You can even buy a few euros at your local bank to spend later, although you have no consumer protections if that cash gets lost or stolen.

Superdollar savings can be significant. If you had planned a summer trip to Europe that was going to set you back 7,500 euros, and the euro drops from nearly $1.40 to $1.07 (as it has in the past 12 months), you are talking about more than $2,000 in your pocket.

Do not blow any exchange-rate windfall by using the wrong credit card, though.

With every $100 trinket you buy, you might be getting knocked another $2 or $3 for foreign transaction fees without even realizing it. One card Matt Schulz, senior industry analyst for, likes: Barclay’s Arrival Plus World Elite MasterCard, which has no foreign transaction fees.

TIME astronomy

Watch the Solar Eclipse

See the moon block out the sun

Lucky skywatchers were able to spot Friday’s solar eclipse, when the moon passes between the earth and the sun, plunging parts of the world into darkness.

The best place to see the eclipse was in the Faroe Islands, 200 miles off the coast of Scotland, and in Norway’s Svalbard archipelago, which was set to experience a total eclipse, reports the Guardian.

Starting in Greenland at sunrise, the eclipse moved in a semicircle northeast, passing over Iceland, and reached the U.K. at around 8:45 a.m. local time. But most of the solar eclipse was expected to go unseen as it crossed over the North Atlantic and Arctic Oceans.

Weather permitting, residents in Europe and northern Africa, western Asia and parts of the Middle East were able to enjoy a partial eclipse to varying degrees. St. John’s in Newfoundland Canada was expected to see a small part of the eclipse but the rest of North America won’t be able to experience it.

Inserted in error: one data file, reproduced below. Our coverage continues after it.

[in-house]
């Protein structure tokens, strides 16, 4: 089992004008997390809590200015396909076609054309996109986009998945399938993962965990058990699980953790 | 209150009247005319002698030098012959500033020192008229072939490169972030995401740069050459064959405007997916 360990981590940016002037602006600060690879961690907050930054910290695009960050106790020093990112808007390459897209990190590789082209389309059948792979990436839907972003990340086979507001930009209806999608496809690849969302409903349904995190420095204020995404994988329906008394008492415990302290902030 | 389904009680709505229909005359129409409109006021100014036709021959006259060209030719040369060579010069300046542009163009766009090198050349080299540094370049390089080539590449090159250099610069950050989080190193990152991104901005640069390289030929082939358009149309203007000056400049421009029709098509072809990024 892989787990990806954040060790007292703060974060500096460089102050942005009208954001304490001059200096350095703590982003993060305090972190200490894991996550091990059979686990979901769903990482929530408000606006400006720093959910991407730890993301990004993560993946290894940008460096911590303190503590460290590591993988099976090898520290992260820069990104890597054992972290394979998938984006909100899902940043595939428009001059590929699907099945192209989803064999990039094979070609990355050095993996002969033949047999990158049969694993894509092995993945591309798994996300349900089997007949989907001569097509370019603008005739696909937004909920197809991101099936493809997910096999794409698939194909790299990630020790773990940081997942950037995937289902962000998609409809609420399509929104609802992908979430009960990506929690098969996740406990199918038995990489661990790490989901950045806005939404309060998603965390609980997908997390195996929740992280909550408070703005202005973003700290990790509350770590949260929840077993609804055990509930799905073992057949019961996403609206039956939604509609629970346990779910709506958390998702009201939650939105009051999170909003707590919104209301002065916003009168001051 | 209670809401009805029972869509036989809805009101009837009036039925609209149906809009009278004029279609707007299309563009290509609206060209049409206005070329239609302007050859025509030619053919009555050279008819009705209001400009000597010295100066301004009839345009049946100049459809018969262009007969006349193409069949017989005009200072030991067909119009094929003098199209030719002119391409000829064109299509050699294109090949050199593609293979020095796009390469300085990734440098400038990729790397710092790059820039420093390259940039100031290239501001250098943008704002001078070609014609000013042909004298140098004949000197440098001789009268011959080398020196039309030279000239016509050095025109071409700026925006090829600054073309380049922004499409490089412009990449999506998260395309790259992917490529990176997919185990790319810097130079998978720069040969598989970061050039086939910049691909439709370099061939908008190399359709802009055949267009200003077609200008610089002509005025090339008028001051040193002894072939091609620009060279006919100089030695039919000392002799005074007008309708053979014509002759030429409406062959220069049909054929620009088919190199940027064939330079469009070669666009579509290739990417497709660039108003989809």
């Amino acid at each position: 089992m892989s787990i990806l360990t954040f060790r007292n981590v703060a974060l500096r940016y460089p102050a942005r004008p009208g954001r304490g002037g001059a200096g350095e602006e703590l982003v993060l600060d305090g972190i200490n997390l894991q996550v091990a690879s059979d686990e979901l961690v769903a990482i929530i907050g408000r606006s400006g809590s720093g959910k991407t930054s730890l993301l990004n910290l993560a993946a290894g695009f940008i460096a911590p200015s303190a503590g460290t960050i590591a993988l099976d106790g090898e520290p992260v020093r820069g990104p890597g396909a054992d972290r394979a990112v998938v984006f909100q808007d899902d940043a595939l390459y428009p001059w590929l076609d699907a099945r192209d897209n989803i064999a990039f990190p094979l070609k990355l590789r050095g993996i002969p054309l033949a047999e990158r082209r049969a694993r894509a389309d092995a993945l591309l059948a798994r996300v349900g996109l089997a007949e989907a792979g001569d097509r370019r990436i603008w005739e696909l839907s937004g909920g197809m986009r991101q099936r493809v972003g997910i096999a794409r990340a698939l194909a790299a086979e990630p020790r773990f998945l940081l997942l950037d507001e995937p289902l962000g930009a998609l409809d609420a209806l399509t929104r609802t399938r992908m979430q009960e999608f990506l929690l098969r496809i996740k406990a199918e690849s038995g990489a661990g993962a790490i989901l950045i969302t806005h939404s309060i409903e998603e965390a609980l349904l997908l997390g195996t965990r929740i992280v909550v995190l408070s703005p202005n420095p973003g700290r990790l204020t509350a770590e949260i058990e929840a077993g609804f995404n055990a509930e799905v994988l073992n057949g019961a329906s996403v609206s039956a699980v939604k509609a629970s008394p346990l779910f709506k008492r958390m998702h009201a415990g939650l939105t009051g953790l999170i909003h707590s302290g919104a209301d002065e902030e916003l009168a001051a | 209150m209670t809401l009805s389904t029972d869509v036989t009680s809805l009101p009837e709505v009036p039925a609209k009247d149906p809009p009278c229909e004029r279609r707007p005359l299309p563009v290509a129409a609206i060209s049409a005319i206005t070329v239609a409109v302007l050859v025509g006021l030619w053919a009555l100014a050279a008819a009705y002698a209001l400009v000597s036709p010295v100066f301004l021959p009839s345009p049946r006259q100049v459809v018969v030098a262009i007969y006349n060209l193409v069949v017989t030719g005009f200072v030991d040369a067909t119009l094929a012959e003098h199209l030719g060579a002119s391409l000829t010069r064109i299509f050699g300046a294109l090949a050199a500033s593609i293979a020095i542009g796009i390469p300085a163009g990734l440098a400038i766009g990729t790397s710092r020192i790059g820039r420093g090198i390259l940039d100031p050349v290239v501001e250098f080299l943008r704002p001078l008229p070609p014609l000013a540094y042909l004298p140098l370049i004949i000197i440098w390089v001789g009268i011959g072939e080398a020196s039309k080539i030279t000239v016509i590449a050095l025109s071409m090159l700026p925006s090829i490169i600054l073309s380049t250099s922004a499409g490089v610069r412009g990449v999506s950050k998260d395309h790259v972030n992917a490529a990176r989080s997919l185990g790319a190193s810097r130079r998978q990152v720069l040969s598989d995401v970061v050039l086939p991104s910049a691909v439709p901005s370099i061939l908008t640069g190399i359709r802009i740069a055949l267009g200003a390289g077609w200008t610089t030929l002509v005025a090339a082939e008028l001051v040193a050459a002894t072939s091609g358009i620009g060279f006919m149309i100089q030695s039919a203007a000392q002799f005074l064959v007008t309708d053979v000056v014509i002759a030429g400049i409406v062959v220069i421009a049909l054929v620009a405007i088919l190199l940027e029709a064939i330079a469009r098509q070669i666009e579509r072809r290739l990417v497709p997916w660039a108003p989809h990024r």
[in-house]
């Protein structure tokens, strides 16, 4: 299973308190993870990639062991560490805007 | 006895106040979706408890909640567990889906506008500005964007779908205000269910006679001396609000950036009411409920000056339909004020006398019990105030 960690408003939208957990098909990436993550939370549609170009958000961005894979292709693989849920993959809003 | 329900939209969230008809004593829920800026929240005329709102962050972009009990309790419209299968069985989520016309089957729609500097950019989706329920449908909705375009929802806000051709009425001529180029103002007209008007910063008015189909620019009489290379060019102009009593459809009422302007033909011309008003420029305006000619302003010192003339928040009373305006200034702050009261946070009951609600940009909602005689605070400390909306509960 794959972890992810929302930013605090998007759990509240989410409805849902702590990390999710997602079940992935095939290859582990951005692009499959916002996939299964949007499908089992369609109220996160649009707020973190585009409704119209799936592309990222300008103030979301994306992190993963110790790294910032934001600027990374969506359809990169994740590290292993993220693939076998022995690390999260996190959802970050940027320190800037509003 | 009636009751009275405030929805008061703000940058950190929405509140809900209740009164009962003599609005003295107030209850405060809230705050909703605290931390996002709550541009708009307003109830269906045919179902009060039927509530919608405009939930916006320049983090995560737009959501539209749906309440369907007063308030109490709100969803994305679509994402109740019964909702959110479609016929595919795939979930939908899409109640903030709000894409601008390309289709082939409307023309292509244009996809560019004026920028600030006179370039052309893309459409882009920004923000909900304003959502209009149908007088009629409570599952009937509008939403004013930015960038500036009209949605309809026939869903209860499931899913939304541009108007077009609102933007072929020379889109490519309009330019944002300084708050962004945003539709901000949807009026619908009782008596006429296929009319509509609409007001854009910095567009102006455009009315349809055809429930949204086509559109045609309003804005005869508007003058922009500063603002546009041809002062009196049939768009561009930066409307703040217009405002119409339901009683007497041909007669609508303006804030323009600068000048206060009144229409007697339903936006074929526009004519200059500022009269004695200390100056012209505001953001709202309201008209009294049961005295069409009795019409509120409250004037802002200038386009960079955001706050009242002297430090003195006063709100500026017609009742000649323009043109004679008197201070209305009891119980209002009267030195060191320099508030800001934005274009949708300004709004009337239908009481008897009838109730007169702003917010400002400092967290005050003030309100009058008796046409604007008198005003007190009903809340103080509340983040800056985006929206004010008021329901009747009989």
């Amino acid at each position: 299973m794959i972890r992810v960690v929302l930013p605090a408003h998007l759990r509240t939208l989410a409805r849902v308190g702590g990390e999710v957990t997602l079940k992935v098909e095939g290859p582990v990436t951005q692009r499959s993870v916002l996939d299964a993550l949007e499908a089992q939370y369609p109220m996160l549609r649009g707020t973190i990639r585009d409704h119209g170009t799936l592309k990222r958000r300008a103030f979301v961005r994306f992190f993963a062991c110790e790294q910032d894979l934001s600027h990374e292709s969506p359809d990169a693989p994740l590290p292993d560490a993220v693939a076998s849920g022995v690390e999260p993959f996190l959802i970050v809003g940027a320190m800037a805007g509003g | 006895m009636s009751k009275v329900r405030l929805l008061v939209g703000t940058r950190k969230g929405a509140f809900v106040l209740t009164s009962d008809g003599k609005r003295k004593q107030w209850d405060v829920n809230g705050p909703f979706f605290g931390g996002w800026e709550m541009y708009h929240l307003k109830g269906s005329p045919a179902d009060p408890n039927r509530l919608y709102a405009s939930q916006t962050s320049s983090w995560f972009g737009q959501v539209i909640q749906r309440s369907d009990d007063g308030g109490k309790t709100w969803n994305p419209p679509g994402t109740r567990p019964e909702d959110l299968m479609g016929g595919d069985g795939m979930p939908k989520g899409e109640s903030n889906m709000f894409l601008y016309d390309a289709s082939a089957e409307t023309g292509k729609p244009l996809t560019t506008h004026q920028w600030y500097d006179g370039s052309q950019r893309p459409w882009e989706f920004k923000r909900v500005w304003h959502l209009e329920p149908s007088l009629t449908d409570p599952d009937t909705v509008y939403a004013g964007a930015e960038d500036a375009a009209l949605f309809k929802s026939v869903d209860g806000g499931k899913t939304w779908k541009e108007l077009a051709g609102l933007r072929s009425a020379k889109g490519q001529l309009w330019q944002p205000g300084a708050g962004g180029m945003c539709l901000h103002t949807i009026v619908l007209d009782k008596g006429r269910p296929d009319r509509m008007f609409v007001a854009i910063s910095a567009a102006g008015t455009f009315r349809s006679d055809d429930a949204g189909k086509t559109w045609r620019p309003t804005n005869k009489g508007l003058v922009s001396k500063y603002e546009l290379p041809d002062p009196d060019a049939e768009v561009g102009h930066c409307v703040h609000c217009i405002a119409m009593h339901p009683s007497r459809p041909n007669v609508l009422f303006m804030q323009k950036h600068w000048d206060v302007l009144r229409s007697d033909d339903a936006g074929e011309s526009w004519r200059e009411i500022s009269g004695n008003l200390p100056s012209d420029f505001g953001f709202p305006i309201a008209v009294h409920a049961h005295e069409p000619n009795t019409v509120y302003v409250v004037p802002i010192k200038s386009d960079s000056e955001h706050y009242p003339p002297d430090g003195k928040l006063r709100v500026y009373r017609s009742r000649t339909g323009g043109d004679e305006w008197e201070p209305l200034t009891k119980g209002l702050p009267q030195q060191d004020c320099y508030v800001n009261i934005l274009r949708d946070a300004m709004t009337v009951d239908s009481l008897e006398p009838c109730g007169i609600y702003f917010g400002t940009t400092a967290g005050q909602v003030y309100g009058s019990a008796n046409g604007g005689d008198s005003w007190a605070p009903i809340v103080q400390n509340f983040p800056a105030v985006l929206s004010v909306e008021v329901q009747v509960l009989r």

A solar eclipse can only happen when there is new moon, and Friday’s is set to be a supermoon, meaning the moon is the closest point to the earth in its orbit, making it appear much larger.

To complete the trio of celestial events, Friday also marks the spring equinox, the time of year when day and night are of equal length.

If you are lucky enough to observe the full or partial eclipse, experts advise not to look directly at the sun, especially when taking photographs or selfies.


Read next: See the Best Solar Eclipse Pictures

Listen to the most important stories of the day.

TIME Germany

Police Cars Set Afire at Anti-Austerity Protest in Frankfurt

Odd Andersen—AFP/Getty Images Riot police form a cordon as a police car burns on the opening day of the European Central Bank in Frankfurt on March 18, 2015

Anti-austerity protesters attempted to blockade the inauguration ceremony for the European Central Bank, and demonstrators set at least two police cars on fire

(FRANKFURT) — Demonstrators set at least two police cars on fire Wednesday as authorities confronted left-wing anti-austerity protesters trying to blockade the inauguration ceremony for the European Central Bank’s new headquarters in Frankfurt, Germany.

Police said one officer was injured by stones thrown by demonstrators near the city’s Alte Oper opera house.

Police put up barricades and barbed wire around the ECB headquarters as they braced for demonstrations against government austerity measures and capitalism. Protesters targeted the ECB because of the bank’s role in supervising efforts to restrain spending and reduce debt in financially troubled countries such as Greece.

The Blockupy alliance says activists plan to try to blockade the new headquarters of the ECB ahead of a ceremony Wednesday inaugurating the building, and to disrupt what they term capitalist business as usual.